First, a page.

The FBI refused to appear before Congress earlier this week to testify on the threats posed to American citizens by foreign fighters and other extremists who have traveled from Western countries to fight alongside the Islamic State (IS), according to multiple congressional sources familiar with the situation.
The FBI initially agreed to provide a witness for Tuesday’s House Foreign Affairs Committee hearing regarding the threats posed to the U.S. homeland by extremists affiliated with IS (also known as ISIL or ISIS), according to those apprised of the situation.
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However, the law agency changed its mind just a few days before the hearing and decided to block any official from testifying. The last minute decision was made amid reports that the FBI and Department of Homeland Security (DHS) had begun warning U.S. troops that IS fighters could be monitoring their social media accounts.
Officials from both the State Department and DHS agreed to appear at the hearing.
The FBI’s decision to stonewall Congress caused anger behind the scenes on Capitol Hill and led some to accuse it of evading its responsibility to inform American citizens about the dangers these terrorists pose.
"For the FBI to confirm its witness and then pull out only a few days before the hearing and not offer a replacement doesn’t exactly show a good faith effort on their part and it took away a lot from what we were trying to accomplish," said one congressional source familiar with what took place behind-the-scenes.
"We are repeatedly being told that there is no credible threat to the U.S. homeland, but just a few days ago the FBI issued a warning to U.S. military members that ISIL is calling for attacks against them and it is seeking individuals in America that are sympathetic to its cause to carry out these attacks," the source said. "So I think there is a very clear disconnect there."
The FBI’s decision to back out had "real implications" on the hearing and the American public’s right to know about the threats posed by foreign fighters associated with IS.
"We do our hearings in an open setting so that the American public can stay informed with regard to the threats to our national security, and more importantly, what the administration is doing to counter or defend against those threats," the source explained.
Another congressional source with knowledge of what took place said that the FBI told members and committee staff that "they had nothing to say in an unclassified setting."
The source went on to describe this excuse as "pretty ridiculous."
Multiple requests for comment and explanation from the FBI were not returned.
Lawmakers had prepared to ask FBI officials about an intelligence bulletin jointly issued by the FBI and DHS warning U.S.-based military personnel about potential threats from IS, which is believed to be monitoring their social media accounts.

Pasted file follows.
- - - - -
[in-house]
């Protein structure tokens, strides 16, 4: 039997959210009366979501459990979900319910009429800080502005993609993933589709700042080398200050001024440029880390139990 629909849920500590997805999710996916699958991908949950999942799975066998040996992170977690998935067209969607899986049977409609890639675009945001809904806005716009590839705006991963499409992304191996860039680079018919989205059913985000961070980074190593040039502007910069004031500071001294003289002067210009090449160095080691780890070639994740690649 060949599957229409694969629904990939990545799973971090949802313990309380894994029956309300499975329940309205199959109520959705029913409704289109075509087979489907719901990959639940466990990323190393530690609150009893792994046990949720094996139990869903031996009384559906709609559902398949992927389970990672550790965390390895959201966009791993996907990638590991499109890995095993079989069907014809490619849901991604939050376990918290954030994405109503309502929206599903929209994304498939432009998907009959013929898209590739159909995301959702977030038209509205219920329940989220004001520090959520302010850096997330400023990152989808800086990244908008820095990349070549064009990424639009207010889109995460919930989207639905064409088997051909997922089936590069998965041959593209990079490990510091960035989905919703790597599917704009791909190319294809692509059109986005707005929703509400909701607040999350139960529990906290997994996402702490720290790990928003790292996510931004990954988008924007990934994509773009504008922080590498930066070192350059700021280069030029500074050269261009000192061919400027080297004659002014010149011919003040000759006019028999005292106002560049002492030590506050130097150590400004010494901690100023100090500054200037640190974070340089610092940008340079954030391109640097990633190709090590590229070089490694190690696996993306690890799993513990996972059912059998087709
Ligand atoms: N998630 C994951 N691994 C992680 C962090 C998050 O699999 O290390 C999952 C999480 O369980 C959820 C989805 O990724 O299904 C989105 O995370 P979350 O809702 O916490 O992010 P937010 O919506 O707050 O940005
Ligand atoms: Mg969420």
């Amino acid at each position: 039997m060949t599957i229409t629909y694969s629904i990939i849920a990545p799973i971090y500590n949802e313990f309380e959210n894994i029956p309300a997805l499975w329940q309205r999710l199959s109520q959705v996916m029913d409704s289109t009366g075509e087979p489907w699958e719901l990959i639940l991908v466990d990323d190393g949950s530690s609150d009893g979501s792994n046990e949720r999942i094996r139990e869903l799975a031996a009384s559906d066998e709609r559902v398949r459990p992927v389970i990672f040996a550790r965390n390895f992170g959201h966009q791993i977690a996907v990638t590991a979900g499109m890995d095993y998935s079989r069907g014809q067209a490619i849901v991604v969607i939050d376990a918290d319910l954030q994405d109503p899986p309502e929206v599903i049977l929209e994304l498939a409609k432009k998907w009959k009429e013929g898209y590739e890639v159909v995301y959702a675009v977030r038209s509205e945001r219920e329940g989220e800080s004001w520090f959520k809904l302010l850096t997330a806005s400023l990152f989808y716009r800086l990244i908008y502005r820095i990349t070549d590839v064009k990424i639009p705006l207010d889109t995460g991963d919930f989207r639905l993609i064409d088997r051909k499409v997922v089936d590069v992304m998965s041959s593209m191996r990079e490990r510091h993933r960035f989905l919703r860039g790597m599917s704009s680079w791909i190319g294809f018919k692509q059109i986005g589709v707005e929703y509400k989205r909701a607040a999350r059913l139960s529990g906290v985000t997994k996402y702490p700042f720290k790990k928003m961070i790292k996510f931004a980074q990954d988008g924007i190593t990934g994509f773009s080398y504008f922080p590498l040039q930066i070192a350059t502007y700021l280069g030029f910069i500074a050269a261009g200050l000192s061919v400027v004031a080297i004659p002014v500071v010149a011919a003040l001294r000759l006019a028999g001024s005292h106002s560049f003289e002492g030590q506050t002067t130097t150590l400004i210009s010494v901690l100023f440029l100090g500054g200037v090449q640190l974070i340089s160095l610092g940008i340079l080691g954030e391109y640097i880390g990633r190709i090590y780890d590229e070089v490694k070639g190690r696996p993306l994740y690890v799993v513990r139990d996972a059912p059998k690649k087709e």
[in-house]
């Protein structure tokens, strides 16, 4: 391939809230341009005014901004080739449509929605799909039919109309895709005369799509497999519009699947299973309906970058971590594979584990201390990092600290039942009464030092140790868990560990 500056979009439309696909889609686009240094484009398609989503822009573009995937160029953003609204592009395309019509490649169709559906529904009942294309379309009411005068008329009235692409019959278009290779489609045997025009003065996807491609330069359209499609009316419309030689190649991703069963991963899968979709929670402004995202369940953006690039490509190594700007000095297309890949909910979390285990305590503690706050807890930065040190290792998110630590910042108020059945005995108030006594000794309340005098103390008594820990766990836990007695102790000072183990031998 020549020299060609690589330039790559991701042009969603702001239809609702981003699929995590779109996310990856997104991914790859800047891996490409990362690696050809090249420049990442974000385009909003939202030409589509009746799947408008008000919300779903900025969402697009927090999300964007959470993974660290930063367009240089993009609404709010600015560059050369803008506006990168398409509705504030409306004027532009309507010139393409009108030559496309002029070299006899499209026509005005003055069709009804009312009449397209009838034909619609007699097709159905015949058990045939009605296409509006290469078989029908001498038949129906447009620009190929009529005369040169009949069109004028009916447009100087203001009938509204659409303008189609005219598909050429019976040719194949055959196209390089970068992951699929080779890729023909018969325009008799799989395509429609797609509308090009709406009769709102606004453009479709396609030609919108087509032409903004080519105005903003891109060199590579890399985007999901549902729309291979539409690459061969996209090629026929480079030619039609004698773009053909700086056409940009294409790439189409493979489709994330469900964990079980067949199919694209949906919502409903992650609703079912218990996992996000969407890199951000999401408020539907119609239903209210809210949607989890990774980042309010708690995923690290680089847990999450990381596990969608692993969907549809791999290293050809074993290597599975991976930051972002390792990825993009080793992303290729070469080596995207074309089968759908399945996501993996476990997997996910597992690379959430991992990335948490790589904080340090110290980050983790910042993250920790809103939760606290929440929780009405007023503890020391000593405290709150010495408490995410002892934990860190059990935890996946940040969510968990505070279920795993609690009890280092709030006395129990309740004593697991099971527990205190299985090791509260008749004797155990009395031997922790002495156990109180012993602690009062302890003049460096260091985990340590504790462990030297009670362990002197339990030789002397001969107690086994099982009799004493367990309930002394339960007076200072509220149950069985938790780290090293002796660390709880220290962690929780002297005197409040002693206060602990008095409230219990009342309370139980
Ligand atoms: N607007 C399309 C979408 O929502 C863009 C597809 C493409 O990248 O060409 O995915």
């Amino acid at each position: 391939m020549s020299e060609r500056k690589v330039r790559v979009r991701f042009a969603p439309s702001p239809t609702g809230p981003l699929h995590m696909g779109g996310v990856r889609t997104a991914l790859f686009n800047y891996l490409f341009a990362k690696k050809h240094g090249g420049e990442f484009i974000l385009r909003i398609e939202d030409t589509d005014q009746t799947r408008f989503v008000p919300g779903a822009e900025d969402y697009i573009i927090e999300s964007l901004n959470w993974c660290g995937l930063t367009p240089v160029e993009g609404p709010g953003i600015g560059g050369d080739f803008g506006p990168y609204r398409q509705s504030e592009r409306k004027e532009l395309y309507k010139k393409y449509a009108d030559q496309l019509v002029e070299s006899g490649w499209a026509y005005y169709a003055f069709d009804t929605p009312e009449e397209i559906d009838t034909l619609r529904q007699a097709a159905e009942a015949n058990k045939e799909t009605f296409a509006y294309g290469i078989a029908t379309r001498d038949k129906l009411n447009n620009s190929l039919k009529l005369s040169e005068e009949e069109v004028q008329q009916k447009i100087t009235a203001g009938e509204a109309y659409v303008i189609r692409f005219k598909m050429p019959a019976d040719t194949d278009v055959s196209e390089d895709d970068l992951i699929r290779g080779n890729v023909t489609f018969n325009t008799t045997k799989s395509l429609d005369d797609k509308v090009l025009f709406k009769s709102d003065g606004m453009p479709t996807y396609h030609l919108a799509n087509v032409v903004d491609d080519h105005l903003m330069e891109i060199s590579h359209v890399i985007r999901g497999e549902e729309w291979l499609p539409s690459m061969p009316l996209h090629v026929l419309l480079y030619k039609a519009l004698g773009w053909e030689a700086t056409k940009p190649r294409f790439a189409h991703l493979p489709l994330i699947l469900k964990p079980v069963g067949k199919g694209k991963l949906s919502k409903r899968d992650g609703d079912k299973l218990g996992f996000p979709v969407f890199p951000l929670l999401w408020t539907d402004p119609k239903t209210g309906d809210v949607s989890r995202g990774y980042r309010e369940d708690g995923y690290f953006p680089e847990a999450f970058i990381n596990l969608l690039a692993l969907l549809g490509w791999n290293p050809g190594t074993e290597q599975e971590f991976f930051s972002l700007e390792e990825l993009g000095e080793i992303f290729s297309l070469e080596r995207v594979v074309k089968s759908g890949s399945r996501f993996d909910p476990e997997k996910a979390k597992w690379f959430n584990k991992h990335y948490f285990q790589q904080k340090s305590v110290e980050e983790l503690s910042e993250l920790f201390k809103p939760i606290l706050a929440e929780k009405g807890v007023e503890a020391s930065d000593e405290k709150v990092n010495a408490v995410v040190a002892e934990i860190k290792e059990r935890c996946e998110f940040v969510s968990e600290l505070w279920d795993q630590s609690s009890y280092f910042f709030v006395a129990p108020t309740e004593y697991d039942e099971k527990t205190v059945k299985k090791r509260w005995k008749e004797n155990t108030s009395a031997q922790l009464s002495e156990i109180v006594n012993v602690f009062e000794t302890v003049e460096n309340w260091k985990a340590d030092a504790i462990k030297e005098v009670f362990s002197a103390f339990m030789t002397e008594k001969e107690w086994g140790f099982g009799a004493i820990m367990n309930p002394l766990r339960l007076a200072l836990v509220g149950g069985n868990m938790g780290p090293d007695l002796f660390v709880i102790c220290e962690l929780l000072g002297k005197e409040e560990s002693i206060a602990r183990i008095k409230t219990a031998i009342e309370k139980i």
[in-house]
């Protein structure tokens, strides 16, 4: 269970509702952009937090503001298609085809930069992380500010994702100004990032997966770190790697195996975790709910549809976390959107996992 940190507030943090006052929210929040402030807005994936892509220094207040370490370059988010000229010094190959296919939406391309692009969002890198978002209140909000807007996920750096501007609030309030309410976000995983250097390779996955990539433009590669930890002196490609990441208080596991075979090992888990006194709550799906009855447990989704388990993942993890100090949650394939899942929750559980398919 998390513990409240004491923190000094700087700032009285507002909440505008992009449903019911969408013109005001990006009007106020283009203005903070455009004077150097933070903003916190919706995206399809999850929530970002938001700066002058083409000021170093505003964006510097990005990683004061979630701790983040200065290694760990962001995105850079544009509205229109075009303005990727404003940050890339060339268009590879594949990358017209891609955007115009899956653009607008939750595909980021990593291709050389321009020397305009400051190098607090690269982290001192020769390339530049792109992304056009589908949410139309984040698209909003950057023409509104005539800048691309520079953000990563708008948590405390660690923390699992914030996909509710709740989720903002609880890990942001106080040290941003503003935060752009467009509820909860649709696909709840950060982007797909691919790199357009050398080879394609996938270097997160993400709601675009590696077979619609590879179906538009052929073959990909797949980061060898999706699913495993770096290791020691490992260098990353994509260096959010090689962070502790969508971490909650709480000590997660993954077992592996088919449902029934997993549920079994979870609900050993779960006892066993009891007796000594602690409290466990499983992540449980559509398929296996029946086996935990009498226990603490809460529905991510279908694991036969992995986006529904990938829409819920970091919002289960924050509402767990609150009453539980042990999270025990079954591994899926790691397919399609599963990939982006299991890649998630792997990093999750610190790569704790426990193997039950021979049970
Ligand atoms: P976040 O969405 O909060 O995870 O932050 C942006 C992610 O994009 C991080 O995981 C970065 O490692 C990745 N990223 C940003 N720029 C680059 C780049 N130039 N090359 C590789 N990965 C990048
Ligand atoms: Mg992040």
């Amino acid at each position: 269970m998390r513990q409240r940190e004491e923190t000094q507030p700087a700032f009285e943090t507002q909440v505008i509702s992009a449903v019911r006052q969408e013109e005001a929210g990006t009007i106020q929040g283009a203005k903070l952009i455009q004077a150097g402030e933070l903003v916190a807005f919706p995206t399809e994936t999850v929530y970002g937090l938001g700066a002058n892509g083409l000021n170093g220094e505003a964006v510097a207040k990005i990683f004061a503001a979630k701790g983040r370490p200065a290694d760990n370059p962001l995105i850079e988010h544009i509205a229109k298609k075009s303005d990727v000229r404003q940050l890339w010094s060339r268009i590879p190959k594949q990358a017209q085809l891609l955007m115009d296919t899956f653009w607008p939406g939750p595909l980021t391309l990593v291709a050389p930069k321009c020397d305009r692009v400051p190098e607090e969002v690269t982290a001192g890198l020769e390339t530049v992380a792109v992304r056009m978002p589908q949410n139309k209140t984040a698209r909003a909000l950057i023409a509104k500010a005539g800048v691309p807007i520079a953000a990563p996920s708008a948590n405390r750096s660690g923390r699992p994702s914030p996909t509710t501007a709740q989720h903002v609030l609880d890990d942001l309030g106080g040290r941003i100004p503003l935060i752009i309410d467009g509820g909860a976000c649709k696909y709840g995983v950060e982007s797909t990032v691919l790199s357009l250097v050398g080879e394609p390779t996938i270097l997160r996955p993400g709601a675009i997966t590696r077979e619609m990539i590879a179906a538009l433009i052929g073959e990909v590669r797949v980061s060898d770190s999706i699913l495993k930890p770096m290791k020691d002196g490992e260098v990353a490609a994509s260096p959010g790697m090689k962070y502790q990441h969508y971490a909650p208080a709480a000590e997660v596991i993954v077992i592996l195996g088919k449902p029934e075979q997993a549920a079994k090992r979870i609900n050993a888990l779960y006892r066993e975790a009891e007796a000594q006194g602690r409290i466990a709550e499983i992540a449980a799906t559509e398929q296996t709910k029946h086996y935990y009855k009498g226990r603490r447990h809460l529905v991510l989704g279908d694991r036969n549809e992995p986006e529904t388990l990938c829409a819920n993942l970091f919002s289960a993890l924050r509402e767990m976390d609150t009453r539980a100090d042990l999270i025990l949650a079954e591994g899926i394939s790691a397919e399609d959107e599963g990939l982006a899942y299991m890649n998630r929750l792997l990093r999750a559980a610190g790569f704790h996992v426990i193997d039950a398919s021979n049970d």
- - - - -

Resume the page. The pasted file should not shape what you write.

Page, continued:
The FBI’s absence was noticed several times at the hearing when lawmakers posed several questions that could not be answered by those officials in attendance.
When asked to explain the law enforcement mechanisms preventing jihadists with American passports from returning stateside, a DHS official referred questions to the FBI.
"If someone shows up at the U.S. and there’s indications that person has been a foreign fighter in Syria it would be referred to the FBI and then it would be a matter for the FBI," Tom Warrick, a deputy assistant secretary for counterterrorism policy at DHS, told lawmakers during the hearing.
Lawmakers could not pose further questions on this topic and others due to the issues falling under the purview of the FBI.
After it was revealed that not a single American passport has been canceled since news that more than 100 citizens have joined IS, lawmakers had a tough time learning why.
Robert Bradtke, the State Department’s senior adviser for partner engagement on Syria foreign fighters, said that while the secretary of state has the power to cancel a person’s passport, he would only do so if asked by law enforcement.
"We would only do it in consultations with law enforcement authorities and we’ve not yet had any requests from law enforcement authorities to cancel the passports of ISIS or foreign fighters," Bradtke said.
Without a FBI official in the hearing room, it could not be discerned why no requests had been made.
When asked about pro-IS graffiti that has been spotted in Washington, D.C., and elsewhere over the past several months, Warrick again deferred to the FBI.
"Is the graffiti we’ve seen in D.C. and other cities legitimate, or do you think it’s not?" asked Rep. Ileana Ros Lehtinen (R., Fla.).
"That would actually be a question that I think would be better addressed by the FBI or domestic law enforcement. They’d be able to help you with that," Warrick responded.
While it is acceptable to keep sensitive details secret, organizations such as the FBI have a responsibility to be upfront with the American people, said one congressional source.
"Obviously a lot of what it is doing may be classified and we want to be mindful of those sensitivities because we don’t want to lead on to the bad guys what we know," the source said. "However, we believe that the American people deserve to know what is being done to protect them."